|County||Grand Bassa County|
|Elevation||253 ft (77 m)|
|Population (2008 census)|
Buchanan is the third largest city in Liberia, lying on Waterhouse Bay, part of the Atlantic Ocean. It is referred to as Gbezohn in the local Bassa language. As of the 2008 census, Buchanan has a population of 34,270. Of this, 16,984 were male and 17,286 female.
Named for Thomas Buchanan, cousin of U.S. president James Buchanan and second governor of Liberia, it is also the capital of Grand Bassa County and lies 70 miles (110 km) southeast of Monrovia, near the mouth of the Saint John River. The town was popular with refugees during the Liberian Civil War as it largely escaped the fighting. Fishing is an important industry in the town. The town also has isolated beaches and lagoons.
In December 1832, the Port Cresson colony was founded in what is now Buchanan, by black Quakers of the New York and Pennsylvania Colonization Societies. It was established as a settlement for black emigrants from the United States. The emigrants named the settlement in honor of Elliott Cresson, a Philadelphia merchant and Pennsylvania Colonization Society founder who funded their voyage to Liberia.
A month later, a new colony called Bassa Cove was founded by black Quakers of the Young Men’s Colonization Society of Pennsylvania. The Bassa Cove colony was incorporated into Liberia on April 1, 1839.
Throughout much of the 1850s, Buchanan's population failed to grow: deaths outnumbered births, and only through immigration from the United States was the community able to avoid a substantial decline.
Buchanan is the port for the 250 km railway that brings iron ore from the mines at Yekepa, Nimba County. Originally built by the now defunct Liberian-American-Swedish Minerals Company (LAMCO), the rail line has now (as of 2012) been revitalized by the Arcelor Mittal Company. Rubber and palm oil once were also shipped out of the Port Of Buchanan. Africa’s first iron-ore washing and pelletizing plant was opened in Buchanan in 1968. This plant was severely damaged during the first Liberian civil war (1989-1996). Stephen Ellis writes that during early 1994, ECOMOG '..Nigerian troops dismantled, and exported as second-hand plant or as scrap metal, industrial equipment worth some $50 million' which had remained intact when the port had earlier been occupied by the National Patriotic Front of Liberia, Charles Taylor's faction. It is reported that the plant was later sold off as scrap metal to a Chinese buyer in 2010.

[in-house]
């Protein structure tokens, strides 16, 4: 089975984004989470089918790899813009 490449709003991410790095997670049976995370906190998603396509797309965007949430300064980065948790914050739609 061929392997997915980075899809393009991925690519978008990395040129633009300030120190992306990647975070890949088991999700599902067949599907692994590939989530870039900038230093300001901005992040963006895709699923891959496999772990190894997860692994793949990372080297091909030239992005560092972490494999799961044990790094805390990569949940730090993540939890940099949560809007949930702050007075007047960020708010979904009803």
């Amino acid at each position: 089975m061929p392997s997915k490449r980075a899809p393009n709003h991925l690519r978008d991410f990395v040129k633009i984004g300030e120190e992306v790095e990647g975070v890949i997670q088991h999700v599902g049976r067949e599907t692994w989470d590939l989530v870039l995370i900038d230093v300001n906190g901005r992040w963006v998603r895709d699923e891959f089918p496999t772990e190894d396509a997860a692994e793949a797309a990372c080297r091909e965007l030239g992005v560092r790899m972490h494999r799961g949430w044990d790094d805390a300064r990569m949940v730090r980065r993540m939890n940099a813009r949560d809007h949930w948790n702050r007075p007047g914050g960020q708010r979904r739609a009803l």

According to the managing-director of Liberia's National Port Authority, Togba Ngangana, Chinese investors have signed a memorandum of understanding to build a manufacturing zone outside the southern port of Buchanan which would produce 50,000 jobs. This is in addition to an undisclosed amount of low-interest loans, debt relief and other incentives.
- Marcus Andreasson, Retired professional football player, was born in Buchanan
- Joseph James Cheeseman, the 12th President of Liberia, was born in Edina, Grand Bassa County, north of Buchanan
- Dessaline Harris, Justice of the Supreme Court, 1954-1966
- Daniel Edward Howard, President of Liberia, 1912-1920
- Joakim Sundström, Swedish sound editor, sound designer and musician, was brought up in Buchanan
- "2008 National Population and Housing Census: Preliminary Results" (PDF). Liberia Institute of Statistics and Geo-Information Services. Government of the Republic of Liberia. June 2008. Retrieved 2008-11-14.
- Liberia, Or Mr. Peyton's Experiments, 1853[permanent dead link]
- Britannica.com, "Buchanan"
- Clegg, Claude A., III. The Price of Liberty: African Americans and the Making of Liberia. Chapel Hill: U of North Carolina P, 2004, 207.
- Stephen Ellis, 'The Mask of Anarchy,' C. Hurst and Co., 1999, 173.
- NewLiberian.com, "President Sirleaf Visits Arcelor Mittal and Buchanan Renewable Energies; January 26, 2008
Largest cities or towns in Liberia
According to the 2008 Census